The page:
On November 22, 2023, the Austrian Federal Ministry for Climate Action, Environment, Energy, Mobility, Innovation, and Technology (BMK) organized with the industry association Industrie 4.0 Austria and the IEEE Technology Center for Climate (ITCC) a panel discussion on the Digital Product Passport. The thought-provoking event brought together experts from the European Commission, UNIDO, research and practitioners representing different industry areas and 80 participants who engaged in discussions about the Digital Product Passport, its current stage and future, impact on value chains and the industry, the role of international cooperation and standards, with use cases from different industry sectors. The event provided a platform for insightful conversations surrounding the framework’s significance in fostering sustainable practices and circularity.
Digital Product Passports (DPP) will offer a set of structured product-related data, accessible electronically through a unique identifier, to provide reliable information related to sustainability, circularity, value retention for re- use, remanufacturing, and recycling. The aim of DPP is to increase product lifetime, compliance and eventually increase trust from the general public about the product they use and support the transition to a circular economy.
After introductory remarks from Clara Neppel, Head of ITCC, and Michael Wiesmüller, Head of Section at the Austrian Federal Ministry, Ilias Iakovidis, Adviser at DG CONNECT, European Commission, provided an outline of the Digital Product Passport’s scope within the European sustainability transition, emphasizing its role in the green and digital transformation in Europe.
Material Traceability and Ecodesign:
Iakovidis highlighted the pivotal role of material traceability within the broader Ecodesign Framework. The Digital Product Passport, he emphasized, is a keystone for expediting Europe’s transition towards sustainable and circular business models. Batteries are set to be the pioneers, with Digital Product Passports expected to debut in 2027, paving the way for other key product value chains.
Markus Gerschberger, Deputy Director of the Supply Chain Intelligence Institute Austria, shed light on global supply chains, emphasizing the significance of initiatives such as the Supply Chain Transparency Act and the Digital Product Passport. He addressed the challenges and opportunities associated with enhancing transparency in global supply chains.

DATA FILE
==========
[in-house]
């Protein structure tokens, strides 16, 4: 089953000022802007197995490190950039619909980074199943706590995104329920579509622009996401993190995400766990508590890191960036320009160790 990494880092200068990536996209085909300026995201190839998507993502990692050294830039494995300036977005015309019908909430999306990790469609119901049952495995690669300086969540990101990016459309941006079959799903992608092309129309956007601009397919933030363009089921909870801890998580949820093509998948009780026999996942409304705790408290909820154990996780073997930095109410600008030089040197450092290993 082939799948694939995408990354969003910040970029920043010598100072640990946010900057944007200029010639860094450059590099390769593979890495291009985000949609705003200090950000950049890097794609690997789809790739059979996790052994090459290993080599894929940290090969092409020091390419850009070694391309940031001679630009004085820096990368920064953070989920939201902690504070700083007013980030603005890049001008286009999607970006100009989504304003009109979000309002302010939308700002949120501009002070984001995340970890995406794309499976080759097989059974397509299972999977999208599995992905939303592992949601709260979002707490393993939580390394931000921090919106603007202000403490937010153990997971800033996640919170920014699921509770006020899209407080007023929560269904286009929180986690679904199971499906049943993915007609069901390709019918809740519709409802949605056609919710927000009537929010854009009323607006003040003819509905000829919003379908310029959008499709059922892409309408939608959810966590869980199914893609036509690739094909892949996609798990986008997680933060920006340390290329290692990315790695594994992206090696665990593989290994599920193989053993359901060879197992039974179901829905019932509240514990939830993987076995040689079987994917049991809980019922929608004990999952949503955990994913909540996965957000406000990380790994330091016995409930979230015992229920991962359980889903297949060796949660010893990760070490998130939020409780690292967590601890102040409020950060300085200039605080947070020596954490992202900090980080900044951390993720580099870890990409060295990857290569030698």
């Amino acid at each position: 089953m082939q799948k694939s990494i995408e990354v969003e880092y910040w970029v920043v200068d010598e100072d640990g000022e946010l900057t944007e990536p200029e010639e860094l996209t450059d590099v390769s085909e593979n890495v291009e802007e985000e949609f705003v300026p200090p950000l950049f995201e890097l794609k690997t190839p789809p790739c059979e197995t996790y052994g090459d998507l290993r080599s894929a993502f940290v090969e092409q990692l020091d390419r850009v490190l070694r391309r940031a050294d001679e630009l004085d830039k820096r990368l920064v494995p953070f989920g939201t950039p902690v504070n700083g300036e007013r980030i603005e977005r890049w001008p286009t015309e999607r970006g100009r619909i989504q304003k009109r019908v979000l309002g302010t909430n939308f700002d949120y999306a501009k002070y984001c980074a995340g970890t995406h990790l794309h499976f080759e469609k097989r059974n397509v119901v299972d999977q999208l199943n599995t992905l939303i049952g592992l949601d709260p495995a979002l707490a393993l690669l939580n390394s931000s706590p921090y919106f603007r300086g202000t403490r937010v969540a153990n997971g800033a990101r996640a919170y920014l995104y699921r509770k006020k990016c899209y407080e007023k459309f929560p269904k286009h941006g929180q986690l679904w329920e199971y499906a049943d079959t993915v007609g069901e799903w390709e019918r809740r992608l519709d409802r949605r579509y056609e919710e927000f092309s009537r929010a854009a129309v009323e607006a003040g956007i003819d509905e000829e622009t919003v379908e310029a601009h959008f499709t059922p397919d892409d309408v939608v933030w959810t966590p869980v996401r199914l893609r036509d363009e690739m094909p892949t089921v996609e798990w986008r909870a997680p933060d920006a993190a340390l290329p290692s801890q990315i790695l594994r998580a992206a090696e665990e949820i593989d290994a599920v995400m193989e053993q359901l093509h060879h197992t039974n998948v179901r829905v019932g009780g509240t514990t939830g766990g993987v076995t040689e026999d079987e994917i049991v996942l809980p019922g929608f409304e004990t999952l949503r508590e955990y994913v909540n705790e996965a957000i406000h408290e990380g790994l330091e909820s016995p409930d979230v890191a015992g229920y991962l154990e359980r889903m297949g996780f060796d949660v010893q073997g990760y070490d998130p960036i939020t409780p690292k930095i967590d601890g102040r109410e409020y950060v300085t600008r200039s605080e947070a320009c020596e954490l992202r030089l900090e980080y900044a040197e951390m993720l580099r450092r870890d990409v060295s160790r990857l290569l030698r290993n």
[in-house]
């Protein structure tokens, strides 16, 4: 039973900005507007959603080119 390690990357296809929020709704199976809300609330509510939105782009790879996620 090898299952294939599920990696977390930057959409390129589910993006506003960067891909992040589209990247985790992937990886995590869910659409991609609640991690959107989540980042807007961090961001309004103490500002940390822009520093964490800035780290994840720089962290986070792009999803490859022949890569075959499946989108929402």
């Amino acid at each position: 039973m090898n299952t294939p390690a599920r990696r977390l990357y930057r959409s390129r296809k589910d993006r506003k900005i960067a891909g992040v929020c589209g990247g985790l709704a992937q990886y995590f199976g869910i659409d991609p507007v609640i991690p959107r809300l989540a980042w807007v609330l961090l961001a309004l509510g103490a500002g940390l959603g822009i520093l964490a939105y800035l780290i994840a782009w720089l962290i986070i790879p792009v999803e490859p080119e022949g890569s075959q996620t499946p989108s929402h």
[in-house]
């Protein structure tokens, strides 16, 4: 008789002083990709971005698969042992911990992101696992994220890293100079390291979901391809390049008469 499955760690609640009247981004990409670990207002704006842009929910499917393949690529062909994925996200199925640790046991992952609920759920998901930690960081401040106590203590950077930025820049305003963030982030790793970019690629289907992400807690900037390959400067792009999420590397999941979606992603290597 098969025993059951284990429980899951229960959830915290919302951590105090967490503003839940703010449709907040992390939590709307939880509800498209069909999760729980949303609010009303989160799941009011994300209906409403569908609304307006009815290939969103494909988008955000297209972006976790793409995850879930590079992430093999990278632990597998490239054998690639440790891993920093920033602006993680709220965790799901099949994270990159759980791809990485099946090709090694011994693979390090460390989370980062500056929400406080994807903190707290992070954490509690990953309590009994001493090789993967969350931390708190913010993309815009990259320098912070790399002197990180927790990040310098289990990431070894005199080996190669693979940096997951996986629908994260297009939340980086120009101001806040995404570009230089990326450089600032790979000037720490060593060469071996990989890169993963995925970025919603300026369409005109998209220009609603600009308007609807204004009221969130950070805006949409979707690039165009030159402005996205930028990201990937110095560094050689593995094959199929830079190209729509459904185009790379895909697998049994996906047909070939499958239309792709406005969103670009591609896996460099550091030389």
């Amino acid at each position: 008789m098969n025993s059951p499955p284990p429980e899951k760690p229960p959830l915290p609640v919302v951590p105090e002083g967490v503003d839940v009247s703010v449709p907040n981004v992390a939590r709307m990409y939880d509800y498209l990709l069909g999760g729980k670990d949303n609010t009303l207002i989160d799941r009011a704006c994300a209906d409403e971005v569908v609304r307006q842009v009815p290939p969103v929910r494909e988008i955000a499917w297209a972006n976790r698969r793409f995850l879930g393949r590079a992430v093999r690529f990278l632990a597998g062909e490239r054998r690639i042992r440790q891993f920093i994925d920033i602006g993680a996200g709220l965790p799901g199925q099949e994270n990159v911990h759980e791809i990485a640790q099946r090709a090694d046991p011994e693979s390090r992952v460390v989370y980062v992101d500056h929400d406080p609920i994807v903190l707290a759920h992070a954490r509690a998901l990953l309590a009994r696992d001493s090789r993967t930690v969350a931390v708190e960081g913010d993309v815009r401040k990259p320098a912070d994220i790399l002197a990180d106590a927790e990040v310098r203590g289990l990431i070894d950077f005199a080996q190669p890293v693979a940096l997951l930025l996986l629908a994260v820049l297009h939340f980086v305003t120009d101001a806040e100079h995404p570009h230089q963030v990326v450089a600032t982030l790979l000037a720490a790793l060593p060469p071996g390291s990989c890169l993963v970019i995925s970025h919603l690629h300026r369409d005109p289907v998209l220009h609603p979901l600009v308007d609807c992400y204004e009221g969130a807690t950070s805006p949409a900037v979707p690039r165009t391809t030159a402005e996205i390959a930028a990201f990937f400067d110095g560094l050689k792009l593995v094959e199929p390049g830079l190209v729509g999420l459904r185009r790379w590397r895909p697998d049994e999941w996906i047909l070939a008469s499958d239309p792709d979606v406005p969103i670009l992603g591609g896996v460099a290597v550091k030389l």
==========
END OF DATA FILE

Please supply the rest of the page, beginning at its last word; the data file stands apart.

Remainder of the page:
Holger Berg, Vice Director of Circular Economy at Wuppertal Institut, explored the concept of a circular economy as a networked system and discussed the Digital Product Passport’s role within emerging supply chain models.
Standardization and International Collaboration:
Presenters, including Maike Luiken (IEEE), Eugen Sehorz (GS1 Austria), and Ana Paula Nishio De Sousa (UNIDO), underscored the role of standards in sustainability and the importance of international collaboration in developing the digital product passport.
Opportunities and Challenges:
Tassilo Pellegrini from the Technical University St. Pölten presented a report commissioned by BMK on the technical, legal, and organizational requirements for a Digital Product Passport capable of accommodating diverse products, industry sectors, and stakeholders.
Post-break, case studies were presented on digital product passports for batteries (Veronika Siska, AIT), textiles (Günter Grabher, Smart-Textiles Platform Austria), and the automotive industry (Pascal Mast, TÜV Süd). Carolynn Bernier introduced CIRPASS, a collaborative consortium preparing the groundwork for the Digital Product Passport, and Michael Heiss shared insights into Siemens AG’s implementation of the Digital Product Passport.
Discussions with the panel highlighted the potential of the Digital Product Passport to revolutionize industries, promote sustainability, and foster international collaboration. The Digital Product Passport is poised to play a central role in reshaping the future of product lifecycle management, fostering circularity and sustainability.